DBB 6.19.2018: More GAFCON + Jerusalem Diary
The day began, as it always does with our gathering around the word. The liturgy was from the Church of Nigeria and we sang When I Survey the Wondrous Cross in preparation for our Bible exposition. (The choir from the Cathedral in Nairobi, Kenya has worn a different outfit each day. Kind of excited to see what they where from here on out.):
Richard Coekin, rector of Dondonald Church in Southward diocese, Church of England led the Bible study on Luke 23:26-49.
Bishop Michael Nazir-Ali, the retired bishop of Rochester (Church of England), gave the morning’s plenary on God’s church. Bishop Nazir-Ali did a very good job of outlining exactly what the Bible says the church is and how it lives together as the family of God. All of the talks are available online, and this one is especially helpful. If we do not understand what the church is, it will lead to great difficulty when we come to points of disagreement as we are experiencing in the Anglican Communion:
You may remember Bishop Nazir-Ali was with the Advent a few years back to deliver a series of lectures on Islam and pluralism in the West. (Sorry about the quality of photos; the screen in the background is a problem.)
Archbishop Staney Ntagali, Primate of the Anglican Church of Uganda, gave some brief remarks about the conversation his house of bishops is having about the upcoming Lambeth Conference in 2020. Lambeth is a once every ten year gathering, but was pushed to 2020 as it was clear a large number of bishops would not come if it was held in 2018. It has yet to be seen whether or not the majority of the Communion will send their bishops. They are in a very difficult spot and are in need of our prayers:
Bishop Greg Venables, Presiding Bishop of the Anglican Church of South America and diocesan bishop for Argentina then took the stage. He has been a bishop for quite a while and is always a tremendous encouragement. He is a gospel man and his life demonstrates his commitment to see the good news go to the ends of the earth:
The afternoon was spent with other delegates visiting sights around Jerusalem. I opted for the City of David and Hezekiah’s tunnel.
The ‘Old City’ is not the oldest part of Jerusalem. The original city of David, and the Canaanite city before he conquered it, was to the south of the Old City. The northernmost part of David’s Jerusalem was the Temple Mount. We started there where you can see, at the Davidson Centre excavations, the main entryway to the Temple complex. This is where Jesus entered the Temple on numerous occasions:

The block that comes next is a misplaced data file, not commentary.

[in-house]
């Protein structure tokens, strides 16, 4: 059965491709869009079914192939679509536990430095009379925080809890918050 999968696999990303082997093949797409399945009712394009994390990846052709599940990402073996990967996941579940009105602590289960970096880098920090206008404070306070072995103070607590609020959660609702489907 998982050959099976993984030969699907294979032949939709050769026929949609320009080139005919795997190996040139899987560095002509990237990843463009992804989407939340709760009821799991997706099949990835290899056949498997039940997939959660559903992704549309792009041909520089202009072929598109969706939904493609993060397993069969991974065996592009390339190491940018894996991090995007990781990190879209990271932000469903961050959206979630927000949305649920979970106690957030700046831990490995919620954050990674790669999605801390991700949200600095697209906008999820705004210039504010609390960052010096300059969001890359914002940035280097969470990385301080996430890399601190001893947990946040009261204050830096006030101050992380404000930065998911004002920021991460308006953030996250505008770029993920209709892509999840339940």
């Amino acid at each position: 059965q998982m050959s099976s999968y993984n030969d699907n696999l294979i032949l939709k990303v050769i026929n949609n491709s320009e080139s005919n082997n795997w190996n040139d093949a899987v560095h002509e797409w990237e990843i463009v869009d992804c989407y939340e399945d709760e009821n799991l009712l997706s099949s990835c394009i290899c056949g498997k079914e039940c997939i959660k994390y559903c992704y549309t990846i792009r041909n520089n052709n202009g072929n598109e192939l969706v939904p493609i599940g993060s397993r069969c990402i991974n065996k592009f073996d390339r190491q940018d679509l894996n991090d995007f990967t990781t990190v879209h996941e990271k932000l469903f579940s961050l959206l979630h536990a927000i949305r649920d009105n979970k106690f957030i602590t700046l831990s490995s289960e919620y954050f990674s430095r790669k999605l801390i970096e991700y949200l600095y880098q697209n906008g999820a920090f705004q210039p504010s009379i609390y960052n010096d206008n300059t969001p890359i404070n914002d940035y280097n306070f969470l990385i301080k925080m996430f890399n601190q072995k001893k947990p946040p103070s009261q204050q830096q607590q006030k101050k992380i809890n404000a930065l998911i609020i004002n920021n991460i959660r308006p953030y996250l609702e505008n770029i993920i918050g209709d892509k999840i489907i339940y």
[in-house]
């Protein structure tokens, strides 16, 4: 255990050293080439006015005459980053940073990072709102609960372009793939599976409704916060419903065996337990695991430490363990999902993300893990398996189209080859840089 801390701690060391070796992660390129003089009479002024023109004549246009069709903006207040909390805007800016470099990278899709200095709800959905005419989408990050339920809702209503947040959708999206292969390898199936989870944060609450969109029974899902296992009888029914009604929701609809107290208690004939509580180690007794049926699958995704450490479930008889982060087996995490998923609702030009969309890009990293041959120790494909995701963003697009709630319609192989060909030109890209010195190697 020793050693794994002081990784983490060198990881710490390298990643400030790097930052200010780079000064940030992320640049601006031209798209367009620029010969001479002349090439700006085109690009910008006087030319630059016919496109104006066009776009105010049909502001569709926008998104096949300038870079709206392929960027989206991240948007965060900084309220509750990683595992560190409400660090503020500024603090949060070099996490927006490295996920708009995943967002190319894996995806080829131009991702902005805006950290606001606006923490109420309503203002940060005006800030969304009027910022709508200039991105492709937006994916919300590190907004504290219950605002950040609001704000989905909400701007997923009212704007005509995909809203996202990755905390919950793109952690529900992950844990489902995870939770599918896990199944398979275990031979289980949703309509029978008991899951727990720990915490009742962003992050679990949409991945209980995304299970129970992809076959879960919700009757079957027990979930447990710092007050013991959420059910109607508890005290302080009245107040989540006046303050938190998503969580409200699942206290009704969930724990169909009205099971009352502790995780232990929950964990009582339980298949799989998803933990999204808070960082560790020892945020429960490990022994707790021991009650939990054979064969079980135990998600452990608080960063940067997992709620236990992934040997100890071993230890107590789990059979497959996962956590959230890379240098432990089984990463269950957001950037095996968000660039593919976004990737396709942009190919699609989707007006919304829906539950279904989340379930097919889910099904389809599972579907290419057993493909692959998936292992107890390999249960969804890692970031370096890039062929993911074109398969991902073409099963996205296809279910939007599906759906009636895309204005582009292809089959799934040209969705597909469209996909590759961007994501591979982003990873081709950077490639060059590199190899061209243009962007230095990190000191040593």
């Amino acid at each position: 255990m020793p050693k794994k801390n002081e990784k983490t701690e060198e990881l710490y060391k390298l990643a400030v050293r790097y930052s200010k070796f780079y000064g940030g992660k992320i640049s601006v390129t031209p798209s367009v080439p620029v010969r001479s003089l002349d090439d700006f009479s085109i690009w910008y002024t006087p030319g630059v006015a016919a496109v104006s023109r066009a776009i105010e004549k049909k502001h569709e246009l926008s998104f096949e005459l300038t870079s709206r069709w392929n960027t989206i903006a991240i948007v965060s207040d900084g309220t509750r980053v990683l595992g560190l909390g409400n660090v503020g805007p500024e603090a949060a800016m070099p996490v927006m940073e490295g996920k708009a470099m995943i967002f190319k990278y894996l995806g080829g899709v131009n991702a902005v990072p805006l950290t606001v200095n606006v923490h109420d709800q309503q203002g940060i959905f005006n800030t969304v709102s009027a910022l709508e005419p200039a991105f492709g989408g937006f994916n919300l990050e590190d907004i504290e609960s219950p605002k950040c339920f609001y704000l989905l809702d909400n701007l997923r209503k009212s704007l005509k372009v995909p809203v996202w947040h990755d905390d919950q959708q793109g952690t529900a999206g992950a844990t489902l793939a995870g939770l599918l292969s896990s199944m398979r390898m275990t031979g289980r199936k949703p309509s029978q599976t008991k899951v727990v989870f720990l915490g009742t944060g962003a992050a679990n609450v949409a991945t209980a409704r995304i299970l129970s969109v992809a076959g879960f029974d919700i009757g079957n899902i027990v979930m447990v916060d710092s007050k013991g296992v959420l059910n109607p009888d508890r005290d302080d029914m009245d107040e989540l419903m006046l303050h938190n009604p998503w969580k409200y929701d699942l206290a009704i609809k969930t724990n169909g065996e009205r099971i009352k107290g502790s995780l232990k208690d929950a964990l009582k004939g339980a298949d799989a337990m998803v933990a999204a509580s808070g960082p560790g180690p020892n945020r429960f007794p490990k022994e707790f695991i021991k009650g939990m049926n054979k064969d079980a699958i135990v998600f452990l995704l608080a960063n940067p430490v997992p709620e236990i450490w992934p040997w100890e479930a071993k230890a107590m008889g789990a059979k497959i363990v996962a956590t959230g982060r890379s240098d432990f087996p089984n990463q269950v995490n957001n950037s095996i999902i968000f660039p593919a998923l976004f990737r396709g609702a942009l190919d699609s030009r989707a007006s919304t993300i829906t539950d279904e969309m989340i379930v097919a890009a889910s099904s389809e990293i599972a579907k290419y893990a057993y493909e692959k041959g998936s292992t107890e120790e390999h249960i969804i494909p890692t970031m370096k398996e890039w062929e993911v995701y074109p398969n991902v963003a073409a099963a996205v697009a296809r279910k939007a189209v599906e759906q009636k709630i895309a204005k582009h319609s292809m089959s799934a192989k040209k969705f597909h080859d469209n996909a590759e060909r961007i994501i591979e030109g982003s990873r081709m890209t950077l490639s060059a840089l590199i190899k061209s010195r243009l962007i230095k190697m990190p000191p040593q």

The three arches you see are the eastern Hulda Gates. They, like other gates around Jerusalem, were sealed up.
The double gated western Hulda Gates have been covered, but you can still see the edge of the right side:
Can you see it on the left? And these steps are THE steps.
These are the foundation stones for what would have been a monumental staircase leading up to the Temple complex:
The Wailing Wall is not the only remaining part of the retaining wall of the first and second temples. The western wall extends down and can be seen here:
You can see ‘Robinson’s Arch’ jutting out from the wall.
Our group then made our way across the road to the City of David. We were mainly looking at going underground to see the tunnel system that allowed easier access to water from the city.
The Gihon Spring was Jerusalem’s main water source, but at the bottom of the valley. A tunnel system was built in order to have an efficient, and protected way to get to the spring. It was discovered by Charles Warren in the 19th Century who climbed a vertical shaft that led into the tunnels. One of the tunnels, the first one he found dates back to the Canaanite period (pre-King David):
Heading down into the bedrock of Mt. Zion.
Looking down Warren’s Shaft.
The Canaanite Pool where Solomon was likely anointed King of Israel (1 Kings 1:33-36).
This is a terrible picture of the water that is in Hezekiah’s Tunnel, but it’s dark in there:
You can read why King Hezekiah built this in 2 Kings 20:20.
After the subterranean excursion, Jeremy Graham, an assistant minister at St. John’s Church, Vancouver, Canada (J.I. Packer’s church), and I abandoned our group to set off on our own. We made our way into the Old City visiting the Wailing Wall and other sites along the way.
The store was opened by an alumnus of the University of Alabama.
Jeremy and I then hoofed it back to our hotels for dinner after a coffee at Christ Church in the Old City.
I grabbed dinner with Dominic Steele (some of you might remember Dominic as the minister who did the ‘Ideas that Changed the World’ study. We used it as a lead up to the 500th anniversary of the Reformation last year.), Jason Mandryk of Operation World (who will be speaking during the plenary tomorrow with Archbishop Mbanda), and Ashley Null.